Initially piqued by the New Community College Concept Paper, Prof. Marcia Edwards, Clinical Professor and Program Coordinator of Human Services, was recruited to Guttman faculty for Fall 2013 to “develop the fieldwork component of the Human Services major.” Bringing her 30 years of social work practice and teaching to bear, Prof. Edwards has worked to align the required internship with the expectations of social work programs while teaching every Human Services course in the Catalog, along with Ethnographies of Work and several special courses; leading a Global Guttman group to Jamaica; and becoming Program Coordinator.Read Post
Campus Compact, a Boston-based non-profit organization working to advance the public purposes of higher education, has announced the 262 students who will make up the organization’s 2019-2020 cohort of Newman Civic Fellows, including Guttman student Gugeeta Cheetram.Read Post
With the support of the Student Success Fund, Professor Nicole Kras, Assistant Professor of Human Services, created two exceptional active learning opportunities for Guttman students during Fall 2018. The workshops shared the fields of art therapy, eco-therapy, and animal therapy with Human Services majors and Prof. Kras’ Ethnographies of Work students, bringing these innovative career paths and areas of study directly to Guttman.Read Post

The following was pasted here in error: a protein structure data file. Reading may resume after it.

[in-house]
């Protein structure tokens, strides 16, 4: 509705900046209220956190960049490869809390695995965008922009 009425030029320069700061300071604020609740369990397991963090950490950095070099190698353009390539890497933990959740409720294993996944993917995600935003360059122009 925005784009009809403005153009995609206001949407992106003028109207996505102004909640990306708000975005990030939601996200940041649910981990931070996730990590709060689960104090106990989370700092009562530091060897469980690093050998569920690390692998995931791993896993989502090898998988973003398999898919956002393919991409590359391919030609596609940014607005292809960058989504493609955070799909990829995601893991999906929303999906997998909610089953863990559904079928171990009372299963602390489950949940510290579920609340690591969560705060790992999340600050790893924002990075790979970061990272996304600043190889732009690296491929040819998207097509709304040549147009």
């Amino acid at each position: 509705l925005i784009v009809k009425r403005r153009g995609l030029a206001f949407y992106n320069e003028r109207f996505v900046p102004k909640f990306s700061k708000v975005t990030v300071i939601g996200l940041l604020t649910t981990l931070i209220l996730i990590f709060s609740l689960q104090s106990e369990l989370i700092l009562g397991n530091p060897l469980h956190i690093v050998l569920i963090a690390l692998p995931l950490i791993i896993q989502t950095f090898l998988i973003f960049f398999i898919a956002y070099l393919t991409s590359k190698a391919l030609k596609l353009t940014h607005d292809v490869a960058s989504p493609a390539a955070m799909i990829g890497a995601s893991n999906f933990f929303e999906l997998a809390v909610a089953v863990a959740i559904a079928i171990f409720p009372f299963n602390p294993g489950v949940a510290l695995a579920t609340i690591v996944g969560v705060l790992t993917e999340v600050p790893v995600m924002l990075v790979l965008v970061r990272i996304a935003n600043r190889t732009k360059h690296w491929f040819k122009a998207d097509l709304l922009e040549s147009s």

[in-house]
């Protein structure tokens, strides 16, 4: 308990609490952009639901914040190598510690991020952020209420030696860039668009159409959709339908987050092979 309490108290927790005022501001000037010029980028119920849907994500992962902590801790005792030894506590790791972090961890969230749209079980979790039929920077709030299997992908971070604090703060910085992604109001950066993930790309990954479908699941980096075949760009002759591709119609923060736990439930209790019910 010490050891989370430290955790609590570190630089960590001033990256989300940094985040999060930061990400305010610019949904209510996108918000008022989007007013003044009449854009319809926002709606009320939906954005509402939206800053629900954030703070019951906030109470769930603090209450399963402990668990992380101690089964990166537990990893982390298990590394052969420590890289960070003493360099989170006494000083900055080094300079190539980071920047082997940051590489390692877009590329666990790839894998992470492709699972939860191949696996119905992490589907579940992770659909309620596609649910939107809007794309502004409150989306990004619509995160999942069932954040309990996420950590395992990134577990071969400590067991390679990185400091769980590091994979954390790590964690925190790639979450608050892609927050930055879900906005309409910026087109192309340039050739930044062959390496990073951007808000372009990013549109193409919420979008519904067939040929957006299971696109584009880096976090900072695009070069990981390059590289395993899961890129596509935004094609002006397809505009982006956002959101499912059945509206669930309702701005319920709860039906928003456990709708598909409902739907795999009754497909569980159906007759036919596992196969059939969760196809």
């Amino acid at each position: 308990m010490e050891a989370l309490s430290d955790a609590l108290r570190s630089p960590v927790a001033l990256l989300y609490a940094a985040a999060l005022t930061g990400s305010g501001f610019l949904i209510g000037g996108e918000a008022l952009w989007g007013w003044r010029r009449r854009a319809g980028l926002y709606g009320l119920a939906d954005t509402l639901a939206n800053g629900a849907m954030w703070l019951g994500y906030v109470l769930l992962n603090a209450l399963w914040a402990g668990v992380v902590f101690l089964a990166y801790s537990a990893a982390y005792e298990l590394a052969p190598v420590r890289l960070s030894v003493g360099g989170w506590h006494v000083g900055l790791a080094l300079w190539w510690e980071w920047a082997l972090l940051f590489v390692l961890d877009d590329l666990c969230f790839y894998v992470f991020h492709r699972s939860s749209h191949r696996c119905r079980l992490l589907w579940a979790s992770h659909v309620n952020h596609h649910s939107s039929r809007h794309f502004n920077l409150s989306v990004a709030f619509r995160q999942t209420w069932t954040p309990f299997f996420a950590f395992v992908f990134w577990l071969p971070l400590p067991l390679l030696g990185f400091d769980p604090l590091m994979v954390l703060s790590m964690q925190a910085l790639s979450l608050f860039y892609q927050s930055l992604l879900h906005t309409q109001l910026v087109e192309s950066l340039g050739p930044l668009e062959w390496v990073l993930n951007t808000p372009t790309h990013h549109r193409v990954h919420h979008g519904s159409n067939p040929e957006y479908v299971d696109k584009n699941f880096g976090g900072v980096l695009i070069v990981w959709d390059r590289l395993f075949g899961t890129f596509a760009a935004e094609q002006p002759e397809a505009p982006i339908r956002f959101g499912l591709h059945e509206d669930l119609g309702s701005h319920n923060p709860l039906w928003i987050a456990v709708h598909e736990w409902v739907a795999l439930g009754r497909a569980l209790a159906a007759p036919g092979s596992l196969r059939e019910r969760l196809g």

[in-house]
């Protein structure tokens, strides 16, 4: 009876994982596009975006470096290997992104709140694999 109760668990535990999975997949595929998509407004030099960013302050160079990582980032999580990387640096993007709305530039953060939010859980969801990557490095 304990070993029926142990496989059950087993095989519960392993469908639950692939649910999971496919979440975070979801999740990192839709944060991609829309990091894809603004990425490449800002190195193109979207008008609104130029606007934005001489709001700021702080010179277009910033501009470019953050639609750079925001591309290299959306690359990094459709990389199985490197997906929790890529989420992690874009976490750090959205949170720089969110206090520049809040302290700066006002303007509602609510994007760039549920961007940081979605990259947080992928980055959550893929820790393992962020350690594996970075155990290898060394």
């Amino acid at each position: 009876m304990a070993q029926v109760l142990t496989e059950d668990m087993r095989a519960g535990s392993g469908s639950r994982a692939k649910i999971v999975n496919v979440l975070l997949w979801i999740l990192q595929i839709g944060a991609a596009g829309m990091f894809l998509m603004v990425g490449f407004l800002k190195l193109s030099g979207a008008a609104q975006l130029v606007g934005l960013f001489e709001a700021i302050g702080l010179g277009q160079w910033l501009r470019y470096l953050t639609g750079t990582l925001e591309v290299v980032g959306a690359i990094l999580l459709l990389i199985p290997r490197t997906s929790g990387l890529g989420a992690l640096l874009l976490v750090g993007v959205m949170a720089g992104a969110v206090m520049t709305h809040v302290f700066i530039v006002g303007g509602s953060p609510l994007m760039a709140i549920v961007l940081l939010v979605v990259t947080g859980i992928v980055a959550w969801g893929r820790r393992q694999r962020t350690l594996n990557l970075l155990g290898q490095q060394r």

Guttman student Farah Reynoso, Human Services major, was selected to join the Caucus CUNY Scholars Program through the Edward T. Rogowsky Internship Program in Government and Public Affairs. As a New York State Black, Puerto Rican, Hispanic & Asian Legislative Caucus Scholar, she will receive an award of $2,000 and represent Guttman at the 48th Annual Legislative Conference, which convenes February 15-17, 2019 in Albany, New York. Farah will be assigned as an intern to a district office based on her residence, policy interests, and skill sets. Once assigned, she will perform substantive tasks such as constituent case management and legislative research and assistance.Read Post
(Left to Right) Philomina Mensah, Marcus Lowenhaupt, Brian Zhinin, and Christy Martinez were the recipients of the Human Services Incentive (HSI) Award along with Micah Fuertes and Ariela Sanabria (not pictured). Students were each provided a $500 award based on their application essays, academic achievement, and financial need. HSI is given to deserving continuing students […]Read Post